Nearshore Americas

TCS Revenue Soars, But US Hiring Dents Profits

Tata Consultancy Services (TCS) has reported strong earnings for the third fiscal quarter, but the rising cost of hiring and employee training in the United States appears to have taken a toll on its profit margins.

Operating margin decreased to 25.6%, down 90 basis points from the previous quarter, while revenue increased by 1.8% to US$5.2 billion. The company made US$1.15 billion in net profit despite 2.7% depreciation in the rupee (Indian currency) during the quarter.

Rapid expansion in the US and the rising cost of employee training are apparently eating into its profits. In the first two quarters of the current financial year, the company increased its global headcount by 16,104 people.

TCS has been adding more people to its US payroll ever since the White House began tightening H-1b visa program as part of President Donald Trump’s ‘buy American and hire American’ policy. The Indian company was declared the largest employer of American technology talent in 2016.

In a statement, company executives conceded that rupee volatility and the growing cost of doing business in ‘some foreign markets’ were hurting its profits.

TCS, the first Indian corporation to surpass US$100 billion in valuation, makes nearly half of its money from clients in the banking, financial services, and insurance (BFSI) sectors. Nowadays, it is seeing a stronger demand for new technologies, including cloud computing, analytics, and automation.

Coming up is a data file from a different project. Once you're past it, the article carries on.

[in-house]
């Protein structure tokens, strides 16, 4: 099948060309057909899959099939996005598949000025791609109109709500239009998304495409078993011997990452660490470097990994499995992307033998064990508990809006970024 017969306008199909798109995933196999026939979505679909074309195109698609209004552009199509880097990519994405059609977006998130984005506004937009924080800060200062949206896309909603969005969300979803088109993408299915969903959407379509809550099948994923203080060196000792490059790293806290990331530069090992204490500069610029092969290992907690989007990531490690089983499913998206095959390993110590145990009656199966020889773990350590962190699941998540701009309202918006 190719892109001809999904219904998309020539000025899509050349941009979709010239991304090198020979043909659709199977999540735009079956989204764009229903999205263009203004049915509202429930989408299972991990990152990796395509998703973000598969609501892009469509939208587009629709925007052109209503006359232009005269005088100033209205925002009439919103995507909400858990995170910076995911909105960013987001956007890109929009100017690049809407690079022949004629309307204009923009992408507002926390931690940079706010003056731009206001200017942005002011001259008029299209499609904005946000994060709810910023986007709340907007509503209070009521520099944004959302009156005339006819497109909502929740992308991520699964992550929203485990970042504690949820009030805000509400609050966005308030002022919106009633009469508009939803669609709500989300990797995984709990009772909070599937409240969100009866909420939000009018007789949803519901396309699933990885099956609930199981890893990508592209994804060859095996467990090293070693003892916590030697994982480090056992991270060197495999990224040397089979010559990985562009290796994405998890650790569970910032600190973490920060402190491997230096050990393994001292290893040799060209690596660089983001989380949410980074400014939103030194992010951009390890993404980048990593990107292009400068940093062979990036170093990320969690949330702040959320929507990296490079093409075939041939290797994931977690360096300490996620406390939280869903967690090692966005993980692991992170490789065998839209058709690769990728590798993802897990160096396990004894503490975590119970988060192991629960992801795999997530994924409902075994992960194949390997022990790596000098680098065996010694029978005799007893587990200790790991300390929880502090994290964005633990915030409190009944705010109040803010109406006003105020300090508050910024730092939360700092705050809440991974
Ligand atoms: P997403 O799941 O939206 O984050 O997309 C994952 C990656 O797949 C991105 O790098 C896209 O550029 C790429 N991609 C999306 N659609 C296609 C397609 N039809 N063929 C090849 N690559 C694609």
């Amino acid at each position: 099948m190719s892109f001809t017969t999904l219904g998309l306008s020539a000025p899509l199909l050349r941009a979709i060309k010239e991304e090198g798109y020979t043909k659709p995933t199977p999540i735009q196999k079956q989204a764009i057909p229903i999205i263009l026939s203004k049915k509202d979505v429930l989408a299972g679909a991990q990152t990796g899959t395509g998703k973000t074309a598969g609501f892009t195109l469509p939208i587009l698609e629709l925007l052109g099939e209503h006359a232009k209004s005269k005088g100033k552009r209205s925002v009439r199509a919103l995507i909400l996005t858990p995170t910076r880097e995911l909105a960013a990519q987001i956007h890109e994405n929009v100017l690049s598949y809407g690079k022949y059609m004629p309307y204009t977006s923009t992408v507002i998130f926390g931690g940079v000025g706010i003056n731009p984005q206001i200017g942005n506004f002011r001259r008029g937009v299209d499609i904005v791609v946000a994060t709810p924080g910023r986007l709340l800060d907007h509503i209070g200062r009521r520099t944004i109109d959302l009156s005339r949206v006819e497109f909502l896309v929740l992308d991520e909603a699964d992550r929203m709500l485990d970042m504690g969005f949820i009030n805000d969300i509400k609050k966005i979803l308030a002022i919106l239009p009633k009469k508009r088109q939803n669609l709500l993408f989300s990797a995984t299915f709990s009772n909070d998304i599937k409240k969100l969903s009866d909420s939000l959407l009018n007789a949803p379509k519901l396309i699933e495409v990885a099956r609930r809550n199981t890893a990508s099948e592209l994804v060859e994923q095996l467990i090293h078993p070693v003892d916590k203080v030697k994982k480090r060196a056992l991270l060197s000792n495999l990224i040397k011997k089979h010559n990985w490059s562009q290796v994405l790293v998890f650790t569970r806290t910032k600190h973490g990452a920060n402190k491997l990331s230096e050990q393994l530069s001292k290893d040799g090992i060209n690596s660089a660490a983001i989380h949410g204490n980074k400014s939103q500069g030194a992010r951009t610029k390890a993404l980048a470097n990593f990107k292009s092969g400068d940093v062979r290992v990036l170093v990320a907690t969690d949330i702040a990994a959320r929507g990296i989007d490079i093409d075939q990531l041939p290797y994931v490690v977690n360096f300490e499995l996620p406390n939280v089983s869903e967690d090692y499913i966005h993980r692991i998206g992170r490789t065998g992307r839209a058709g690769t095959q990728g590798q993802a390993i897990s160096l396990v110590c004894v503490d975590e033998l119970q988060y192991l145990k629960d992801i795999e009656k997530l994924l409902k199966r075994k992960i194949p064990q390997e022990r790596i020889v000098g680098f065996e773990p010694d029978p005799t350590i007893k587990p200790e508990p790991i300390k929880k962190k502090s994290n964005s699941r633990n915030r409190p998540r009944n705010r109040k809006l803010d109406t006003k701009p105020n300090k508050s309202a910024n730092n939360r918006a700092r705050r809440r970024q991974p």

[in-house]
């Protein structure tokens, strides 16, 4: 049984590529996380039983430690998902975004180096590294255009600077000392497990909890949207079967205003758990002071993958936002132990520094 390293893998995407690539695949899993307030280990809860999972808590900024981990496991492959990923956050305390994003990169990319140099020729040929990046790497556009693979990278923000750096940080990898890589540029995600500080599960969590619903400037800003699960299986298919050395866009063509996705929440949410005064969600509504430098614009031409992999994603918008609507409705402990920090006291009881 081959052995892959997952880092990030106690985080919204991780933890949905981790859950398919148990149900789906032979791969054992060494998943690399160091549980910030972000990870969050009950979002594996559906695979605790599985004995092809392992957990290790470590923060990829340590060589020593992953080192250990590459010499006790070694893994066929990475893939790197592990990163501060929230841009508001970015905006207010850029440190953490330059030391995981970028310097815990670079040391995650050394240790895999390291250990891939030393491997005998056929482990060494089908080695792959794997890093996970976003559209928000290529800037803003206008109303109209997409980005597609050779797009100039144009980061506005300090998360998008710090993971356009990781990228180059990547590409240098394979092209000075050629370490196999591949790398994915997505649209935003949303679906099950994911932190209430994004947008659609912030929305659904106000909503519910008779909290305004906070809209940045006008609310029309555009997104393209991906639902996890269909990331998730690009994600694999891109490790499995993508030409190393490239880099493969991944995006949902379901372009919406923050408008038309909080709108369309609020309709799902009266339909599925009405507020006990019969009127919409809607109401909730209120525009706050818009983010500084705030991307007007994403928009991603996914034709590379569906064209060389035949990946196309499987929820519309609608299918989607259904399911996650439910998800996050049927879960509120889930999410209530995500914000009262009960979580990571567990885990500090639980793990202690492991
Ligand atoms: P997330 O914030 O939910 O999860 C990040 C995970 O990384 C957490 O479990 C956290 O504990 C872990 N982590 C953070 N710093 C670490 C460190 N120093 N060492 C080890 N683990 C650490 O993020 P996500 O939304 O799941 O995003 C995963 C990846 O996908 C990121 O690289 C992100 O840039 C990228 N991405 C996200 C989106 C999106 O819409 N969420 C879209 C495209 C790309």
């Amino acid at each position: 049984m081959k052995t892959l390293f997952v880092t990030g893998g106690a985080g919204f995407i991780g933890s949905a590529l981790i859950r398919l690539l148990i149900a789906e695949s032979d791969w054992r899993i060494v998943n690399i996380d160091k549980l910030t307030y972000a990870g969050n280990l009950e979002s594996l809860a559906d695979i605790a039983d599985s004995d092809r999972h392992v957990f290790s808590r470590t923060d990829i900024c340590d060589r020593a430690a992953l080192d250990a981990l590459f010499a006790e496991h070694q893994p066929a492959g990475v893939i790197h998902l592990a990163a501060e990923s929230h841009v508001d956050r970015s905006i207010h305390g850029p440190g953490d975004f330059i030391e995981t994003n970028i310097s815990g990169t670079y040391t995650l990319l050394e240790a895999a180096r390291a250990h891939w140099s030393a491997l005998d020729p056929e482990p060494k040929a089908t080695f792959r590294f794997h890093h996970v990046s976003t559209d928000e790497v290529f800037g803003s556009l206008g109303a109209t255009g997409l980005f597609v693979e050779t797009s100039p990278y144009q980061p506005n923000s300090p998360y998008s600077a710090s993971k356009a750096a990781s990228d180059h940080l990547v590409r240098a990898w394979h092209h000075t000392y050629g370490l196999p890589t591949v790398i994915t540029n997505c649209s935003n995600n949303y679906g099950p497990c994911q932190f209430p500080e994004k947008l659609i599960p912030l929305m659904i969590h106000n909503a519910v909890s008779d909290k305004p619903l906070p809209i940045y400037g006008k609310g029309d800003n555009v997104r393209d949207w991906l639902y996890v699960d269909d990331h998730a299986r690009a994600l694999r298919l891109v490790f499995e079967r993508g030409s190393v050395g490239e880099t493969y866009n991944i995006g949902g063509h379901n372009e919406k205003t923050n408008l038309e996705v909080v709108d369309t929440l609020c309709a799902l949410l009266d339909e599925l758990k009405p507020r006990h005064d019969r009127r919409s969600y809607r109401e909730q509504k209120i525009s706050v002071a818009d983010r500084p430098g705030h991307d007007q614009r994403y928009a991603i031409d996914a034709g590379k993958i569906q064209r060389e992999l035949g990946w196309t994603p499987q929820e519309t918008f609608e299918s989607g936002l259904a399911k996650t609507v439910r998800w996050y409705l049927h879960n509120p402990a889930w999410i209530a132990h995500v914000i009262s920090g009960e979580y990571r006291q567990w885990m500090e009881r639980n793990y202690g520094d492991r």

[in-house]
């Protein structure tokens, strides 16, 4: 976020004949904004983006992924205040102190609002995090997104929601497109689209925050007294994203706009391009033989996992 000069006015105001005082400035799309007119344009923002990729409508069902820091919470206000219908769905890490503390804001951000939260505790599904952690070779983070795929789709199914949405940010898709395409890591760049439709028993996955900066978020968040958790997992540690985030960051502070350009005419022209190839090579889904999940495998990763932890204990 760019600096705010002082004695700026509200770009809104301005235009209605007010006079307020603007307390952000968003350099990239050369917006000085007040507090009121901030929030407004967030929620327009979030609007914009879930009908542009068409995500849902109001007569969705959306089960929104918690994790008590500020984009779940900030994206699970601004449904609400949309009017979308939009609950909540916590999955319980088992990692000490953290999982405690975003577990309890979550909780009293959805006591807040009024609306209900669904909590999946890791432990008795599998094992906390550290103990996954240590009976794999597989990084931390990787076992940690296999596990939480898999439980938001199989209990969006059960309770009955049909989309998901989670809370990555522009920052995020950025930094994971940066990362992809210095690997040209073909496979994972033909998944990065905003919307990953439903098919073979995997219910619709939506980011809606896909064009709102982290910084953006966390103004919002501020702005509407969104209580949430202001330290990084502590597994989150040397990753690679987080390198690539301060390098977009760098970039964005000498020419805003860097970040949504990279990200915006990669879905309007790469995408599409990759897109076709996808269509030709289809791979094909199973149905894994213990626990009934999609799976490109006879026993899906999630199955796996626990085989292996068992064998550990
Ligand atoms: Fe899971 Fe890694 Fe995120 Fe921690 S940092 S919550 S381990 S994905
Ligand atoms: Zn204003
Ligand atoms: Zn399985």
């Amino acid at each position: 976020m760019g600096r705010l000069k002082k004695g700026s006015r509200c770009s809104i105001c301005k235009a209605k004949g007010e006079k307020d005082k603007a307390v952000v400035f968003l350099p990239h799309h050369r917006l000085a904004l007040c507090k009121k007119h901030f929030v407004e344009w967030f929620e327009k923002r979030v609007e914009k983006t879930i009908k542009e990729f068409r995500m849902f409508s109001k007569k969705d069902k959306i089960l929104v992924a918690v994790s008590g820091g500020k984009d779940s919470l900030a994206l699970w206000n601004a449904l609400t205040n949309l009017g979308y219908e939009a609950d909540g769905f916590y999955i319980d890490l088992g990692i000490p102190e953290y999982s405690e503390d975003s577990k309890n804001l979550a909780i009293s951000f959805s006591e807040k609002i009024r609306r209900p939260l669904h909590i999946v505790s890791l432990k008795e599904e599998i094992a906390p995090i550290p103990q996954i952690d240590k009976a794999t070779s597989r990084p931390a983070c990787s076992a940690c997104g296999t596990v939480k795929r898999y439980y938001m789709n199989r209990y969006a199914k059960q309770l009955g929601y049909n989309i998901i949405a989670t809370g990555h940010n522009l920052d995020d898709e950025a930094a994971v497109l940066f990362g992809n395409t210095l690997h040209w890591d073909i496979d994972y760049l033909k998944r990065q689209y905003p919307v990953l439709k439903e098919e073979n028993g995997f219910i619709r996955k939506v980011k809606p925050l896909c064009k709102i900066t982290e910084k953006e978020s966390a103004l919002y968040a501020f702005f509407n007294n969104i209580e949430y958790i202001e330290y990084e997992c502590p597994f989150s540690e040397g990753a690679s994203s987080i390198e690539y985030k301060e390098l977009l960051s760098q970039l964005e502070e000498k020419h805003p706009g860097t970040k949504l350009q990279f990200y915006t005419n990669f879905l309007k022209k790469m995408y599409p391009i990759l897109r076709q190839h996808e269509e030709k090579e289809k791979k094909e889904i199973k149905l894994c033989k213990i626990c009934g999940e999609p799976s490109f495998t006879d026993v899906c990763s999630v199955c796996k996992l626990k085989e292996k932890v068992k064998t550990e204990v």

Considering its latest quarterly results, TCS’ digital revenue grew nearly 53% year-on-year, making up 30% of its overall revenue.

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Meanwhile, Infosys, regarded as India’s IT bellwether, reported a steep 12.5% decline in net profit, despite the fact that its revenue increased more than what analysts had estimated. The Bangalore-based IT major is expanding rapidly in the US, with plans to hire 10,000 Americans by 2021.

Narayan Ammachchi

News Editor for Nearshore Americas, Narayan Ammachchi is a career journalist with a decade of experience in politics and international business. He works out of his base in the Indian Silicon City of Bangalore.

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